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Step-down compared to fixed-dose treatment with inhaled fluticasone propionate in asthma.
Chest 2005; 127(1):117-24Chest

Abstract

BACKGROUND

Inhaled corticosteroids (ICSs) are an effective treatment of asthma even when administered at a low dose. Once asthma is controlled, current guidelines recommend that the dose of ICS be reduced to the lowest possible and effective dose. Although the most appropriate strategy for the stepping down has not yet been defined, quantification of sputum eosinophils and bronchial hyperresponsiveness (BHR) are indeed measures of asthma control.

OBJECTIVE

To compare the efficacy of step-down and fixed-dose strategies in the control of BHR to methacholine and eosinophilic inflammation patients with mild-to-moderate asthma.

METHODS

We performed a double-blind, randomized study to compare inhaled fluticasone propionate (FP), 1,000 microg/d, then reduced to 200 microg/d (group 1; n = 18) to a fixed dose of FP, 200 microg/d (group 2; n = 17) administered for 6 weeks and then 8 weeks in reducing the provocative dose of methacholine causing a 20% fall in FEV1 (PD20) and sputum eosinophils in 35 patients. The duration of the efficacy was also followed subsequently after 8 weeks of placebo treatment.

RESULTS

PD20 remarkably increased with both treatment strategies, but differences between groups were not significant. Sputum eosinophils (median values, percentage) at baseline and after each treatment period were not different (group 1, 16.4 to 1.0 to 2.7%; group 2, 16.7 to 2.8 to 2.8%, respectively). The percentages of patients in whom sputum eosinophilia was normalized (< or = 3%) were as follows: group 1, 69% and 60%; group 2, 50% and 57%. After placebo treatment, sputum eosinophils were still "normalized" in approximately one third of patients.

CONCLUSION

Step-down and fixed-dose strategies with FP improved PD20 and sputum eosinophilia to a similar degree. The effect on sputum eosinophils persisted longer than that on methacholine.

Authors+Show Affiliations

Respiratory Pathophysiology Unit, Sesto San Giovanni Hospital, Sesto San Giovanni, Italy. antonio.foresi@aovimercate.orgNo affiliation info availableNo affiliation info availableNo affiliation info availableNo affiliation info availableNo affiliation info availableNo affiliation info available

Pub Type(s)

Clinical Trial
Comparative Study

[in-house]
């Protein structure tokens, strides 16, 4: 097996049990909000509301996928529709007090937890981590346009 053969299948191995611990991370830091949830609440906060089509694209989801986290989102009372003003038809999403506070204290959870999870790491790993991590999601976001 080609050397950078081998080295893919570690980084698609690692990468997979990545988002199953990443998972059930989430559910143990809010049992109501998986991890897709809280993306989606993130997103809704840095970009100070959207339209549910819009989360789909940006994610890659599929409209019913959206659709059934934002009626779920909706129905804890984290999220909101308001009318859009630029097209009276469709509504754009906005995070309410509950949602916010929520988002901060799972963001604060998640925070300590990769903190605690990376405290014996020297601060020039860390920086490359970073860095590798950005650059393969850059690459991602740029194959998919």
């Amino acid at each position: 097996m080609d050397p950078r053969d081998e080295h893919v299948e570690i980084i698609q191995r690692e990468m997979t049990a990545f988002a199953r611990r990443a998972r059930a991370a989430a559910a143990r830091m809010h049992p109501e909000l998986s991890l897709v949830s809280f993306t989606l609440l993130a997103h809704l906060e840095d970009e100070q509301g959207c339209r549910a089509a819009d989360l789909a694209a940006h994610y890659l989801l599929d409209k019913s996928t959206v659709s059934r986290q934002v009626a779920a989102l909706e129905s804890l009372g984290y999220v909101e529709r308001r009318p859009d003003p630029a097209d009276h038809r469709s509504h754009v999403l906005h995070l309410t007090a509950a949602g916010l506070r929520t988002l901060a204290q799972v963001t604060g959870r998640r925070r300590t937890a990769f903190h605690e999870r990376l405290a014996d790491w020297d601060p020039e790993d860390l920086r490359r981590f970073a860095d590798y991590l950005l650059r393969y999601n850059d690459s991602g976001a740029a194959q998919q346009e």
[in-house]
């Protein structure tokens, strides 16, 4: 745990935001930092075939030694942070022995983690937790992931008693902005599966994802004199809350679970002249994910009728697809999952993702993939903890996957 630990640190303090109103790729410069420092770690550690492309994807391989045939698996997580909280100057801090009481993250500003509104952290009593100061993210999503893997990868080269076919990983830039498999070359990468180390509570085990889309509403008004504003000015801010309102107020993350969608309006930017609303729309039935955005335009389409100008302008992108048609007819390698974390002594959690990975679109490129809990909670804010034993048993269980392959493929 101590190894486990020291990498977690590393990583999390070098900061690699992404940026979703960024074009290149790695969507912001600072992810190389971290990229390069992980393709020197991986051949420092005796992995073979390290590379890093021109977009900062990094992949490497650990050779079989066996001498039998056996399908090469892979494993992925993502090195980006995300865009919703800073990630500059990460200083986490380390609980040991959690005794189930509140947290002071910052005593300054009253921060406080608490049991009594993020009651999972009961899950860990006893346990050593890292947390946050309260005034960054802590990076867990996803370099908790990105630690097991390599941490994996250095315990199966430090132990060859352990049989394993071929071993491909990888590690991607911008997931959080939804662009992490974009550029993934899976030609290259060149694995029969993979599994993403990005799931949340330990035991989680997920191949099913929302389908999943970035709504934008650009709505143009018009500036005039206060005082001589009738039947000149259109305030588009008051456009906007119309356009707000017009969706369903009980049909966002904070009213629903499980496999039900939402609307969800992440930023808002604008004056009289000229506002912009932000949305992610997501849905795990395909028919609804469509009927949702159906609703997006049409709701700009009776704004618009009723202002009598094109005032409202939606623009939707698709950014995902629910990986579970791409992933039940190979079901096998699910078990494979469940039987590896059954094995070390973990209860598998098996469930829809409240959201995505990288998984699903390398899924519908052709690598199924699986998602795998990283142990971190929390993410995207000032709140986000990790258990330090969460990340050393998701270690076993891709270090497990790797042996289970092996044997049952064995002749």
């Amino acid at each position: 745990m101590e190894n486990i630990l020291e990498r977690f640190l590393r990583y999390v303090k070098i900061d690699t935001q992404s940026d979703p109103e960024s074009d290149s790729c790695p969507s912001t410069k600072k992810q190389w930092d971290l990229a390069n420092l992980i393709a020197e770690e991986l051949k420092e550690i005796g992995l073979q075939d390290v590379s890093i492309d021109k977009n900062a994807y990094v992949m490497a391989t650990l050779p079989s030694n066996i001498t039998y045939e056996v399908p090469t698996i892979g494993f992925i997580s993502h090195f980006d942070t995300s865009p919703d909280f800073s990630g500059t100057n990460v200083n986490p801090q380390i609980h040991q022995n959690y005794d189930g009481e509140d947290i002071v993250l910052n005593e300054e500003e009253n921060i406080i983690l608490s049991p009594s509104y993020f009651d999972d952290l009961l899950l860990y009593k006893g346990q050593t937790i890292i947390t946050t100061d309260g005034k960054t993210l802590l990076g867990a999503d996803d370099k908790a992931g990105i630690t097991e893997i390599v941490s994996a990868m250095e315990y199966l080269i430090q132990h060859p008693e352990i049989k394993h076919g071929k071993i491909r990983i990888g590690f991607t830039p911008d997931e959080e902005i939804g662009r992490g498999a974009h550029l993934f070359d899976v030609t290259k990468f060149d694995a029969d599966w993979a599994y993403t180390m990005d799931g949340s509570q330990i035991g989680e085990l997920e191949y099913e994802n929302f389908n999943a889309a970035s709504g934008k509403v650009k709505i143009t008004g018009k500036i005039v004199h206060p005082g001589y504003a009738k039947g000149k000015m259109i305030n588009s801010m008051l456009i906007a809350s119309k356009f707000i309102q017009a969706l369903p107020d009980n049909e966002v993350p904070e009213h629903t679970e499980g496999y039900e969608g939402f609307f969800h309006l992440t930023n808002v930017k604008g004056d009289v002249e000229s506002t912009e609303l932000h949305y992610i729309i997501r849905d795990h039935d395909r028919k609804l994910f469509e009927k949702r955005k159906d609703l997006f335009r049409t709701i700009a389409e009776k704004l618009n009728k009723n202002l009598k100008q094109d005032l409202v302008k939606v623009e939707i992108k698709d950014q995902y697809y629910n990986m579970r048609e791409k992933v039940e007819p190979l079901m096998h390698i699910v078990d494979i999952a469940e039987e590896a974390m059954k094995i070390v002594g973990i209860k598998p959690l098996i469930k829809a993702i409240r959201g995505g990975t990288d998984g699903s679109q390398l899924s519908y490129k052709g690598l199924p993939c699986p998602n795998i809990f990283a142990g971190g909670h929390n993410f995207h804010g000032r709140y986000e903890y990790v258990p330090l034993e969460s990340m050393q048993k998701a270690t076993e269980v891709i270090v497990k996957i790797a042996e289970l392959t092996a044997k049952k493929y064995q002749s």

Journal Article
Randomized Controlled Trial
Research Support, Non-U.S. Gov't

Language

eng

PubMed ID

15653971

Citation

Foresi, Antonio, et al. "Step-down Compared to Fixed-dose Treatment With Inhaled Fluticasone Propionate in Asthma." Chest, vol. 127, no. 1, 2005, pp. 117-24.
Foresi A, Mastropasqua B, Chetta A, et al. Step-down compared to fixed-dose treatment with inhaled fluticasone propionate in asthma. Chest. 2005;127(1):117-24.
Foresi, A., Mastropasqua, B., Chetta, A., D'Ippolito, R., Testi, R., Olivieri, D., & Pelucchi, A. (2005). Step-down compared to fixed-dose treatment with inhaled fluticasone propionate in asthma. Chest, 127(1), pp. 117-24.
Foresi A, et al. Step-down Compared to Fixed-dose Treatment With Inhaled Fluticasone Propionate in Asthma. Chest. 2005;127(1):117-24. PubMed PMID: 15653971.
* Article titles in AMA citation format should be in sentence-case
TY - JOUR T1 - Step-down compared to fixed-dose treatment with inhaled fluticasone propionate in asthma. AU - Foresi,Antonio, AU - Mastropasqua,Berardino, AU - Chetta,Alfredo, AU - D'Ippolito,Raffaele, AU - Testi,Renato, AU - Olivieri,Dario, AU - Pelucchi,Andrea, PY - 2005/1/18/pubmed PY - 2005/2/23/medline PY - 2005/1/18/entrez SP - 117 EP - 24 JF - Chest JO - Chest VL - 127 IS - 1 N2 - BACKGROUND: Inhaled corticosteroids (ICSs) are an effective treatment of asthma even when administered at a low dose. Once asthma is controlled, current guidelines recommend that the dose of ICS be reduced to the lowest possible and effective dose. Although the most appropriate strategy for the stepping down has not yet been defined, quantification of sputum eosinophils and bronchial hyperresponsiveness (BHR) are indeed measures of asthma control. OBJECTIVE: To compare the efficacy of step-down and fixed-dose strategies in the control of BHR to methacholine and eosinophilic inflammation patients with mild-to-moderate asthma. METHODS: We performed a double-blind, randomized study to compare inhaled fluticasone propionate (FP), 1,000 microg/d, then reduced to 200 microg/d (group 1; n = 18) to a fixed dose of FP, 200 microg/d (group 2; n = 17) administered for 6 weeks and then 8 weeks in reducing the provocative dose of methacholine causing a 20% fall in FEV1 (PD20) and sputum eosinophils in 35 patients. The duration of the efficacy was also followed subsequently after 8 weeks of placebo treatment. RESULTS: PD20 remarkably increased with both treatment strategies, but differences between groups were not significant. Sputum eosinophils (median values, percentage) at baseline and after each treatment period were not different (group 1, 16.4 to 1.0 to 2.7%; group 2, 16.7 to 2.8 to 2.8%, respectively). The percentages of patients in whom sputum eosinophilia was normalized (< or = 3%) were as follows: group 1, 69% and 60%; group 2, 50% and 57%. After placebo treatment, sputum eosinophils were still "normalized" in approximately one third of patients. CONCLUSION: Step-down and fixed-dose strategies with FP improved PD20 and sputum eosinophilia to a similar degree. The effect on sputum eosinophils persisted longer than that on methacholine. SN - 0012-3692 UR - https://www.unboundmedicine.com/medline/citation/15653971/Step_down_compared_to_fixed_dose_treatment_with_inhaled_fluticasone_propionate_in_asthma_ L2 - https://linkinghub.elsevier.com/retrieve/pii/S0012-3692(15)32380-1 DB - PRIME DP - Unbound Medicine ER -